Harriet Prescott Spofford was a New England poet and novelist who made a name for herself writing tales of the supernatural and some detective stories.
She was born Harriet Elizabeth Prescott on the 3rd April 1835 in Maine. Her family were closely connected with seafaring and this theme appeared in a number of her stories. Although they were reasonably well off, Harriet was sent to live with an aunt in Newburyport, Massachusetts for financial reasons and this became a place that she called home for the rest of her life. Her early school days were spent at the Putnam Free School in Newburyport and it was here that she discovered a talent for writing, winning a prize for an essay on Hamlet. She went on to study at the Pinkerton Academy in Derry, New Hampshire during the period 1853-55.
She realised that she wanted to become a professional writer and, to this end, would often spend up to 15 hours per day at her desk. It was not fashionable for women to write at that time so many of her pieces were published anonymously in various publications, including a story set in Paris called In a Cellar, which appeared in Atlantic Monthly. Her editor refused to publish it at first, believing it to be translated from an earlier work, surely by a European writer. When it was proved it was her own work Harriet’s reputation was born and she found an outlet for her poetry and prose in all the major publications around the US. That piece was so good that she was paid $105 for it.
She had an unusual style for the day, revelling in her unorthodox descriptions of the lives of women and telling tales of sweeping gothic romances. Perhaps it was inevitable that she should fall in love herself and, sure enough, she married a lawyer named Richard Spofford in 1865. They set up home on an island that overlooked the Merrimack River, Amesbury. Her first novel had already come out, in 1860, with the title Sir Rohan’s Ghost. The bulk of her literary output though was poetry and short stories and many of these were seen in magazines such as Harper’s and Lippincott’s amongst others.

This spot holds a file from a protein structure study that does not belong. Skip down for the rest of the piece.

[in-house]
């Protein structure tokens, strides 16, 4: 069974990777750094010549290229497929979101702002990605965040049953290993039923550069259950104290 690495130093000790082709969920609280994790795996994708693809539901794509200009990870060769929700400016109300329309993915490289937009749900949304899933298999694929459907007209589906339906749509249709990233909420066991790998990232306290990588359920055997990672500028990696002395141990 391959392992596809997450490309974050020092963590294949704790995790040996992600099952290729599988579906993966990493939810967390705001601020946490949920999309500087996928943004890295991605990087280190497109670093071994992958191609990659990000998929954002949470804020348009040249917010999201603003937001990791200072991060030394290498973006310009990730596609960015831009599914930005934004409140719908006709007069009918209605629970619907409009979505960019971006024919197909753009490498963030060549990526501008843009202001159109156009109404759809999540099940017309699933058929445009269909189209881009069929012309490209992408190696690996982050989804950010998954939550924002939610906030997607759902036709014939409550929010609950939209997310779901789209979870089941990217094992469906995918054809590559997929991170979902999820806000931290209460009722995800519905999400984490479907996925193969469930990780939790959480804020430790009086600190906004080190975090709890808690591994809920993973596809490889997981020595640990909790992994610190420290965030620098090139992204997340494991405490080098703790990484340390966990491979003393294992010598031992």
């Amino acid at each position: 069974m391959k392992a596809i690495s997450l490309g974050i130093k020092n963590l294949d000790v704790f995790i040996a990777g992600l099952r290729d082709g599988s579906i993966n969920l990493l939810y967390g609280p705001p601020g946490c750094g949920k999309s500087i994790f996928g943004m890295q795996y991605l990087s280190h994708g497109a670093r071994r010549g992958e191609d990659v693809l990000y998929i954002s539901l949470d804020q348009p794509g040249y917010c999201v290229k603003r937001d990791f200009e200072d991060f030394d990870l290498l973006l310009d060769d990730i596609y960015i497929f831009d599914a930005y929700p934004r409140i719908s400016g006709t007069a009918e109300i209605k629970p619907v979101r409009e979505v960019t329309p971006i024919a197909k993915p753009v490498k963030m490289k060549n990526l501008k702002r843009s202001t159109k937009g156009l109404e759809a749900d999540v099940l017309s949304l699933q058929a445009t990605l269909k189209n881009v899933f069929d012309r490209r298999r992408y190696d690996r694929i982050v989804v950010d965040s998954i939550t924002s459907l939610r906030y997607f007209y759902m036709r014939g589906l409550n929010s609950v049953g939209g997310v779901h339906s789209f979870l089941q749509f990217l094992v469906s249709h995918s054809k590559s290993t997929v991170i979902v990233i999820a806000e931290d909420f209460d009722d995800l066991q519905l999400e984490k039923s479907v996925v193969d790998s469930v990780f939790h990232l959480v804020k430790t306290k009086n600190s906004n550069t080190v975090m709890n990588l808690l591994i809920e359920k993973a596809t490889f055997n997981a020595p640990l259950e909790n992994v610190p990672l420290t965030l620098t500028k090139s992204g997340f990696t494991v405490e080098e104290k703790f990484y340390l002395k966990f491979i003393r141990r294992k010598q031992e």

Spofford was much admired by contemporaries such as Emily Dickinson, William Dean Howells and Harriet Beecher Stowe. The general public loved her work as well and yet, despite her popularity, she is pretty much forgotten today. In fact, in later life, she received some criticism. Perhaps her romantic view of the world became a little too much and too unrealistic, and she was ridiculed in some quarters. Here is an example of her romantic poetry, a piece called Evanescence:
Spofford struggled to find a place in the new Realistic movement during the early 20th century and her output gradually dwindled to nothing. She left a fine legacy of tales of the supernatural though and these are still read, having seen reprints of her work published by Alfred Bendixen during the late 1980s. Some of her stories also appeared in anthologies such as The Heath Anthology of American Literature.
Harriet Prescott Spofford’s long life as a New England writer came to an end on the 14th August 1921 when she died at home on Deer Island, Massachusetts. She was 86 years old.